I have 4 years of experience in software development. But I did software manual testing more than software development. I am good in finding tough functionality related bugs.

I have passion for software testing rather than software development.

Please suggest me is it possible to switch in testing domain.


5 Answers 5


It's certainly possible - that's the way I and many others here became testers.

As Som Ghosh says, you will need to mention in your applications for test positions that you have worked in testing as well as development. I'd suggest you include details of the kind of testing you've done and the scale of the projects that you tested.

I would recommend that you consider these questions and answer them for yourself:

  • Do you prefer manual testing or automated testing? With your development experience, you will be considered a good fit for automated testing positions and potentially software developer in test positions as well. Some places may not want someone with your development experience in a manual testing role (Note: I do not agree with this view, because in my experience and opinion the development experience helps to isolate problems that non-technical manual testers would have difficulty isolating).
  • Are you willing to take a drop in pay and prestige? This is an unfortunate fact: a lot of places do not treat testers as professionals on par with developers. Tester pay is usually a level or two below developer pay, sometimes more for purely manual testing, and testers are often far below developers in the internal hierarchy when it comes to the equipment they're required to work with (which is "fun" when you as the tester are trying to test software on a system that doesn't meet the minimum requirements for said software. It makes for a potent resource-bound test, but doesn't make the tester's life any easier).
  • Can you advocate for issues you find? This is an important skill that is often overlooked: a tester's role is much more than just finding bugs. A tester needs to give reasons why a bug should be fixed, and to provide managers and leads with enough information to make a good decision about whether software should be released or not. Which leads to:
  • Can you advocate for a release to be delayed? As a tester, you will not be the "quality gate", but you will still have the responsibility to give compelling reasons to delay releases when software your are testing has serious issues. You won't win all these - but you need to have the strength of personality to discuss them with your manager and make sure that your manager knows the risks of releasing in that situation.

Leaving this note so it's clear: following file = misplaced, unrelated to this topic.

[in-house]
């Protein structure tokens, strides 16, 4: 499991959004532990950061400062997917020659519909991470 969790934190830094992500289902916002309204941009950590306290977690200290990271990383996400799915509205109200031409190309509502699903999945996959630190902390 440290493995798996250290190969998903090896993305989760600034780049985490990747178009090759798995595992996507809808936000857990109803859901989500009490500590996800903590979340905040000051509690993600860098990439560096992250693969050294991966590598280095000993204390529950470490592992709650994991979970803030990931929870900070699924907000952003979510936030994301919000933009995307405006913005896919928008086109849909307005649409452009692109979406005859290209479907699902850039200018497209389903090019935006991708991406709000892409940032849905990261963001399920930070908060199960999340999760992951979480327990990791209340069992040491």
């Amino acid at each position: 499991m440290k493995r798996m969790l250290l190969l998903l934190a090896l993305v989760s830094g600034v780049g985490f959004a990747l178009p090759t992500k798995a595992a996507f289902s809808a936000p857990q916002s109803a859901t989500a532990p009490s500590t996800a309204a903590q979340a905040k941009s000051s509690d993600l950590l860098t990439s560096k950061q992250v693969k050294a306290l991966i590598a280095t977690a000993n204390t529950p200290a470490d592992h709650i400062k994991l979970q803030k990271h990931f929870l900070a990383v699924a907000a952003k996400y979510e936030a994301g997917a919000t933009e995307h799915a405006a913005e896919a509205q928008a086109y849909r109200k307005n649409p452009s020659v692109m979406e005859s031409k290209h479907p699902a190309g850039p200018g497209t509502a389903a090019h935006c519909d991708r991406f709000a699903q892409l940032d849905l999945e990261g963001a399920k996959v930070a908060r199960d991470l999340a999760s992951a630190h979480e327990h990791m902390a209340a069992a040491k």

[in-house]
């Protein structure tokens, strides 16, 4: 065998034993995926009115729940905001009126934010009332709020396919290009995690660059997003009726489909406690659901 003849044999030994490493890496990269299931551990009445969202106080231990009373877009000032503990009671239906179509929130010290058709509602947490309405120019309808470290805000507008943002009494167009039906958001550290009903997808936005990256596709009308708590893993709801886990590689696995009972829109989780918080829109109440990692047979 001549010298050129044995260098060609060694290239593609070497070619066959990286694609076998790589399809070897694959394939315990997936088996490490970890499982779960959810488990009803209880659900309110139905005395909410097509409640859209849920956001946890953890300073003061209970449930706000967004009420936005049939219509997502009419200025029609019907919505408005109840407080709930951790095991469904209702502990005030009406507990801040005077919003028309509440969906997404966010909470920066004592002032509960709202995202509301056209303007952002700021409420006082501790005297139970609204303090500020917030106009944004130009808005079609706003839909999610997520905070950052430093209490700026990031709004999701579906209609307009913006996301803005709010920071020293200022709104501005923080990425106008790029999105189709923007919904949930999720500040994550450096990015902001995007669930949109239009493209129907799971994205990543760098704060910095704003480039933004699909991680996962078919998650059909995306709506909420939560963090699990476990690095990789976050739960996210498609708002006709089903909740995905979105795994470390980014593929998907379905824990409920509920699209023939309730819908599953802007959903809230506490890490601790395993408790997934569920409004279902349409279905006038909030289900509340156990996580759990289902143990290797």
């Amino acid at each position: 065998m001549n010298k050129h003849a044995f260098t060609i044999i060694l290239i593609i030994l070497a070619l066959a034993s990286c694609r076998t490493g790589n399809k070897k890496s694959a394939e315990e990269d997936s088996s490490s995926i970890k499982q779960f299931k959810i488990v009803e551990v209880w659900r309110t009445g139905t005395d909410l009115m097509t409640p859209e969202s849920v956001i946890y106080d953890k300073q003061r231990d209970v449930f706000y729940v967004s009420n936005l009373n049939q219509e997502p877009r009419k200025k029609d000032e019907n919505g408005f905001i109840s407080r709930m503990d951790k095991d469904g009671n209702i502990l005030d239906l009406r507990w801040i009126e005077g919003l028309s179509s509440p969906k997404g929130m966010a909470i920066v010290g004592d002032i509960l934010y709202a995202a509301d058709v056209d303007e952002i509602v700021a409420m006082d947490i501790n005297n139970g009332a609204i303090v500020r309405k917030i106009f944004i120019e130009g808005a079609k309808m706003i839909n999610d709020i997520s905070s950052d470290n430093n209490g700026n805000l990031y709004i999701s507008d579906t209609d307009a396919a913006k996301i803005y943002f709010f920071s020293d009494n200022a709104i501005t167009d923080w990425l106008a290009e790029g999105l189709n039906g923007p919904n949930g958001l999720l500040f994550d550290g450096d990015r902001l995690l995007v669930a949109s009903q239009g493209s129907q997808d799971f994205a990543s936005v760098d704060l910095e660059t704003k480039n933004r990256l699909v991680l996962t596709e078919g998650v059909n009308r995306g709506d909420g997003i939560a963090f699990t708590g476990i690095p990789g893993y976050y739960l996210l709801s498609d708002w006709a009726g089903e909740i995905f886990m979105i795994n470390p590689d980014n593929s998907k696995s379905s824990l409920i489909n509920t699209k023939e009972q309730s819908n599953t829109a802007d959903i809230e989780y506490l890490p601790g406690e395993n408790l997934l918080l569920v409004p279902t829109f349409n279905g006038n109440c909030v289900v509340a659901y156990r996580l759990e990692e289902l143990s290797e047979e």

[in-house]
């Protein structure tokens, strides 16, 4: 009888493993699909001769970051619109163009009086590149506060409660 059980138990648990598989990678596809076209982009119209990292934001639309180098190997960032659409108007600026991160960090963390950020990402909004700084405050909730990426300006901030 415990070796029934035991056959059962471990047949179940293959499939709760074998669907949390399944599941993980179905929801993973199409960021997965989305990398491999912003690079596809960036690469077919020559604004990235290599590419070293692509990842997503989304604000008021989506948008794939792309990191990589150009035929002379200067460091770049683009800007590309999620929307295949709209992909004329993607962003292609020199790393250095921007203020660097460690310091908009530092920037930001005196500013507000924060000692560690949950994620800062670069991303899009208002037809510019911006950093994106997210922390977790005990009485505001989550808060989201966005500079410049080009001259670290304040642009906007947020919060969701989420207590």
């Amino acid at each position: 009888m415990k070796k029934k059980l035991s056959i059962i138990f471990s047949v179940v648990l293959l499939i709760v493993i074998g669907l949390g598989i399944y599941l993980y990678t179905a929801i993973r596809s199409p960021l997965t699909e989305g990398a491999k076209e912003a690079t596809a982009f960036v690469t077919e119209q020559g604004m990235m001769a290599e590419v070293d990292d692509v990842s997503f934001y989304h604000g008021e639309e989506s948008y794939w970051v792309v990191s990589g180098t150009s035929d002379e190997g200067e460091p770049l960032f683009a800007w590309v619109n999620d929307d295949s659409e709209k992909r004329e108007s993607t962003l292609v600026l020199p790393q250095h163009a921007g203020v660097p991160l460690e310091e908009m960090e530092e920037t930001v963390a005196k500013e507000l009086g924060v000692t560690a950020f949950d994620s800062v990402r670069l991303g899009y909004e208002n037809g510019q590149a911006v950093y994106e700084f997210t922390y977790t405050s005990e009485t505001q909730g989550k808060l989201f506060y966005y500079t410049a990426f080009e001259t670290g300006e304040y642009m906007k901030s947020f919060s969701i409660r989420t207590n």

• Can you communicate clearly without giving offense? I've learned in my years testing that what is obvious to me is not necessarily obvious to someone else, and vice versa. If you can communicate with others and tell them their code has problems without offending them, you should be fine.

Its good that you find interest in software testing and want to switch from programming to testing. Since you have 4 years of experience in programming you can use it as your strength to be a test developer. A test developer writes test scripts for automating tests (mostly unit level but not necessarily limited to it). Plus you fund it interesting to do manual testing so you can explore your investigating talent in that area.

Get in touch with people like James Back, Jerry Weinberg, Michael Bolton, Pradeep Soundarajan, Kate Paulk (and many others) and read their blogs and articles.

And while looking for the job like the others have mentioned here you can write your experience of testing work that you have done in your resume.


While Kate's answer is extremely thorough, there is 1 thing I felt that was missing. How to actually land a job in SQA.

The first thing you will want to do is familiarize yourself with the tools and techniques that are commonplace in SQA. There is so many to list but if you read 85% of the questions here they are about a few different tools in general. Without the tools on your resume it will be harder to bypass the software filtering of your resume.

SDIT and Test Automation typically requires you to be skilled in multiple different languages and development styles. Generally speaking, this is pretty easy since principles is the harder part to learn. Get a comprehensive list of languages on your belt.

QA in general requires extremely detailed, thorough, borderline crazy people to be the best. If you have what it takes, you will do great. I hope you enjoy your time in QA as much as a lot of others have.

  • Is software testing only about automation and tool use? What exactly do you mean borderline crazy people to be the best? Best in what sense or in comparison with what? Oct 11, 2014 at 11:58

Yes Suchi you can switch to testing domain

many companies prefer developers switched to testing as their testing professionals . You can start applying and you will get good response also.

try to mention in your profile that you worked on testing also so that it would be helpful for recruiters to line up their list


Try switching to testing department in your current organization only. It would be good that if you gain some more knowledge on software testing process and all that stuff.

On paper it would also be good to have some testing experience before you hunt for a testing job outside with development background.

Get comfortable with the process of testing first, read some blogs, books etc.

If it interests, you can go for automation testing, which requires coding expertise as well.

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